Then, I thought about bed bugs. I Googled and found a slew of articles on the nasty little creatures. According to a few that I read, flea bites have little red dots in the center of the welt, bed bug bites don't and my welts are dot free. I have bed bug bites. EWWW!!

Apparently, bed bugs are common. Who knew? They basically "hunt" at night - search out warm blooded victims (like me) to suck on. Like fleas, they bite and inject an anti-coagulant to suck up the blood. They move on from one feeding site to another. What the leave behind is a red and VERY itchy welt. The welts can show up several minutes, several hours or even several days after the bed bug bites - reaction time varies from one host to another. In my case, I think it took a few days before I saw the signs.

Saturday, November 29, 2008

The Weavers.


A
fter I spent the afternoon gathering wood with Şahin and Ersin, I made my way to Zeki's shop just to say hello. Zeki being the kind man that he is offered to give me a ride back to my hotel in Ürgüp. I quickly accepted but would have to wait a few miutes while he wrapped up his work day. I took the opportunity to look around the store. On the second floor, I came across a studio where the shop does carpet weaving demonstrations. There, two local women were working on weaving a carpet. They didn't mind my presence so I watched them weave and quietly took photos.

Gathering firewood with Şahin and Ersin.


A
t home, I burn wood in my fireplace purely for enjoyment and when I want wood for the fireplace, I either head for the store and buy the stuff that's nicely pre-bundled to fit on my fire grate or I call someone to deliver wood to my house. I'm a city girl and that's how we do it in the city :-)

But not so in the heart of the Turkish countryside. Here, wood is essential for both heating homes and cooking fuel and the luxury of buying wood is not an option. When the weather gets cold, you have to gather wood and you have to do it the "hard way". That is, take an axe to a tree and haul it home. Multiply that by as many trees and large limbs as you can fit into the back of your tractor haul and you call it a day. Wish I had known this before I accepted Şahin's invitation to go "gather wood' with him :-) Keep in mind that I'm also outfitted in tourist garb - completely not prepared to be a woodsman. But I'm always up for an adventure so what the heck.



Saturday Market in Ürgüp.


I
woke up this morning in Ürgüp to see a light dusting of snow on the ground outside my hotel window. The mountains in the distance were snow capped. Seeing the view reminded it is winter.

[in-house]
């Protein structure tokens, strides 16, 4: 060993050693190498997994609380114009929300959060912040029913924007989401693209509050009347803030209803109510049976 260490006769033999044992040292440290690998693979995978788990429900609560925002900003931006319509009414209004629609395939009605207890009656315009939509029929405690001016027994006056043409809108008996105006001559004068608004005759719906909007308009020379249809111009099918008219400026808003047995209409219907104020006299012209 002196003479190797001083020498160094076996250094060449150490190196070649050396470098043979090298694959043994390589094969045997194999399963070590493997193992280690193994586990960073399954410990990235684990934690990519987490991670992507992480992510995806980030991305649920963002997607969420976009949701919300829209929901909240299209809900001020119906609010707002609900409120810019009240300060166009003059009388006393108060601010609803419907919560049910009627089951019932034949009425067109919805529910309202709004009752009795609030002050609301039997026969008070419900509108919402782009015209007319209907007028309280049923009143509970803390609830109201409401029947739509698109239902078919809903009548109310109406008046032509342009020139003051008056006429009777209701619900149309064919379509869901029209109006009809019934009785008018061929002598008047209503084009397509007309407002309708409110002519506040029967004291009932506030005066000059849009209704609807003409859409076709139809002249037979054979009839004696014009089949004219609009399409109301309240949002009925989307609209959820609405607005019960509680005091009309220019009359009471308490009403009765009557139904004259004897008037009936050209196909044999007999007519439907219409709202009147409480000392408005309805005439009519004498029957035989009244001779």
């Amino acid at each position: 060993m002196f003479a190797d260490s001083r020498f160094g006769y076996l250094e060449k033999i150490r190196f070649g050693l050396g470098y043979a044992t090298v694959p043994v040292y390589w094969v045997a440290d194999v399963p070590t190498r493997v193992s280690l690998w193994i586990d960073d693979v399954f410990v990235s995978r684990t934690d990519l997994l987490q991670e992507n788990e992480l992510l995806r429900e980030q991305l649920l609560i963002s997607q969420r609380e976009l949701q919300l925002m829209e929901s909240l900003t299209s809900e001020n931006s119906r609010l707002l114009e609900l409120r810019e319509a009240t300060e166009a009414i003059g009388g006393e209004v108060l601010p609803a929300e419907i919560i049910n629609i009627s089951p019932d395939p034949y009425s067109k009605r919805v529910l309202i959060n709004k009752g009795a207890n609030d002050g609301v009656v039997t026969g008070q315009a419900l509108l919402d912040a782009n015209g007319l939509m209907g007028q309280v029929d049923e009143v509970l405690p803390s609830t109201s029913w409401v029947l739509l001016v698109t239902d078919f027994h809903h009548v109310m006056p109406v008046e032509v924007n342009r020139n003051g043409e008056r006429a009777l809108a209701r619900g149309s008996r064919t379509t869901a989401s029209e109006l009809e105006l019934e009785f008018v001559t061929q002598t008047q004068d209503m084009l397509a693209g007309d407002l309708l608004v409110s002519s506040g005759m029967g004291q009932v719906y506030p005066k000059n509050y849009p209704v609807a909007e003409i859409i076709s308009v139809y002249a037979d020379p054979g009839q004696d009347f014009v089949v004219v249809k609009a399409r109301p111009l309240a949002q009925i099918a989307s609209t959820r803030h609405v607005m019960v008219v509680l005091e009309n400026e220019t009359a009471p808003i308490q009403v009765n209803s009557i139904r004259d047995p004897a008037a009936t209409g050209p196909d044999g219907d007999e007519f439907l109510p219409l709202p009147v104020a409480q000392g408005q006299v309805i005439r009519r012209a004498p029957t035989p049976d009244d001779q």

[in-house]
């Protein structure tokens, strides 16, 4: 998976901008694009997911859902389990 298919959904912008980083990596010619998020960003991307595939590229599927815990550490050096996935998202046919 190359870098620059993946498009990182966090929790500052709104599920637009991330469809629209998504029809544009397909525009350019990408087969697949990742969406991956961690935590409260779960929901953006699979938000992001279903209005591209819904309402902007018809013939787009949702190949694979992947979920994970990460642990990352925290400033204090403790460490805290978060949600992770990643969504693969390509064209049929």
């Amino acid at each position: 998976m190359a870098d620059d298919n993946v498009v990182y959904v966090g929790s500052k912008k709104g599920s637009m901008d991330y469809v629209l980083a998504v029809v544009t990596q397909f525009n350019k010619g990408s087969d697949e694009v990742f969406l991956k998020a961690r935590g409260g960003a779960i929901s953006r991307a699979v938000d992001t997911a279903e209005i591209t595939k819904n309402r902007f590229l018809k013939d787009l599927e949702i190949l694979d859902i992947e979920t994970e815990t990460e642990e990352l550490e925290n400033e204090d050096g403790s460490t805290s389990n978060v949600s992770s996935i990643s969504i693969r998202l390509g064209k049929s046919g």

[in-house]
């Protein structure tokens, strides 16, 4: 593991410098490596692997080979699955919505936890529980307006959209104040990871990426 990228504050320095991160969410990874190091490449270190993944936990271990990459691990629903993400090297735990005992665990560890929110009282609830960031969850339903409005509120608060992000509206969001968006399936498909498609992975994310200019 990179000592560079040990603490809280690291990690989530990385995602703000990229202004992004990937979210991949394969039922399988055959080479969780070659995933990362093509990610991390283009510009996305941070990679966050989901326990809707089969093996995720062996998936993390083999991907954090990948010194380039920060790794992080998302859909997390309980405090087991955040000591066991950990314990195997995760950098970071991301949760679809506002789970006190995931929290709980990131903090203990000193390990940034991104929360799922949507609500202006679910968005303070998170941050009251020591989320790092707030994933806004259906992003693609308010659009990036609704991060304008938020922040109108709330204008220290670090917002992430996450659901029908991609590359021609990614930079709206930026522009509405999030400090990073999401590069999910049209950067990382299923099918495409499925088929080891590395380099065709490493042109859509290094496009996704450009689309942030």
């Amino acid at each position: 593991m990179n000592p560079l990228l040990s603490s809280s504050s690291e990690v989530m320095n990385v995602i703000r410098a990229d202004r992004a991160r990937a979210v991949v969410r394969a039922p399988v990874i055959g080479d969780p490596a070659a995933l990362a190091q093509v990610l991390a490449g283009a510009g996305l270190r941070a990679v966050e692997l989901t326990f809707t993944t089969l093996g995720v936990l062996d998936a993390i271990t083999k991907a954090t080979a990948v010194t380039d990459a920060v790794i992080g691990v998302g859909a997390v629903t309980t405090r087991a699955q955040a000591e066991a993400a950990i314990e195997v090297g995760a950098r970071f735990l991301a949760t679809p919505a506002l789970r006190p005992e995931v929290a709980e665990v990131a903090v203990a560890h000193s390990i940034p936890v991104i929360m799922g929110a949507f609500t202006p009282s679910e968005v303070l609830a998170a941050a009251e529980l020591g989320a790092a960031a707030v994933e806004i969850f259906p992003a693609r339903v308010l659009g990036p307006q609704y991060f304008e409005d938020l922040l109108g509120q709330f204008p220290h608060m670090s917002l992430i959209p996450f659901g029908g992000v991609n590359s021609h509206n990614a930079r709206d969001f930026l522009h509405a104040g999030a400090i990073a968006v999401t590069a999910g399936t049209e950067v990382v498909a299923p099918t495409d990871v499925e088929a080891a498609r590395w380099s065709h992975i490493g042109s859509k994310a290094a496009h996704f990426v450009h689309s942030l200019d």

I had no real plans for the day; I was just going to play by ear.

After breakfast, I headed out - walking towards the town center which was probably about 6 km away. It was a beautiful day - sunny with a slight chill in the air.

While I was doing some window shopping, a man walked up to me - what started as the the usual tourist/local chit chat ended with him giving me very rough directions to the local Saturday market. Without a map to guide me, all I had were my instincts and vague recollection of the "left here, right turn after....? two blocks past....?" directions the kind gentleman had given me to try and figure out how to get to the market. And then I saw them.....bunches of people walking with bags of stuff in the hands. I walked in the direction they were coming from and sure enough, I eventually stumbled on the market. First up were all the household goods and clothing. Nothing that really holds any interest for me....at least not the foodie in me :-)

Friday, November 28, 2008

In honor of Turkish men :-)


I
know might seem odd to some people that I would have a posting about Turkish men but if you had spent the past 10 days in my shoes, it makes perfect sense to do so.

I have had a hard and fast education about Turkish men in my short visit back to Turkey. It is interesting what makes them tick. On the surface, machoism reigns as king - it's all about proclaiming your manhood in whatever way you can. But just beneath the veneer of machoism lies a very soft and tender heart - in particular for women. Tell them you are cold and they will build you a fire. If you are hungry, they will feed you. If you need help escaping from any situation, they stand ready to rescue you. I have known such men on this trip :-)

As Abdullah, who runs an antiques/carpet store that's housed in a former caravanserai told me, a woman can basically get whatever she wants from a man. I asked could a smile do it and he replied "Yes". So I asked him what I could get and he asked "What do you want?" I just grinned and said if I ever needed anything, I would know at least one person in town who would help me out. He replied "Of course" with a grin. Turkish men are charmers and I think they are born that way. But, do not break that soft and tender heart for that's when you will see the macho side appear. They stand ready to fight. It can be very scary to witness the wrath of a broken hearted Turkish man - I have seen it so I know!

Tuesday, November 25, 2008

Dinner under the star filled Turkish sky.

T
onight, Şahin organized a barbecue dinner for Fabio, Virginia and I. We all met at Sahin’s shop at 7pm – I arrived earlier to have some quiet time with Şahin as we had not had a real chance to catch up since my arrival.

After Ersin arrived to join the group, we all piled into Şahin’s car. First destination – the market to pick up food. Virginia, Fabio and Şahin did the shopping. Ersin and I went back to his house to pick up the grill and other supplies.




Mustafapaşa.


T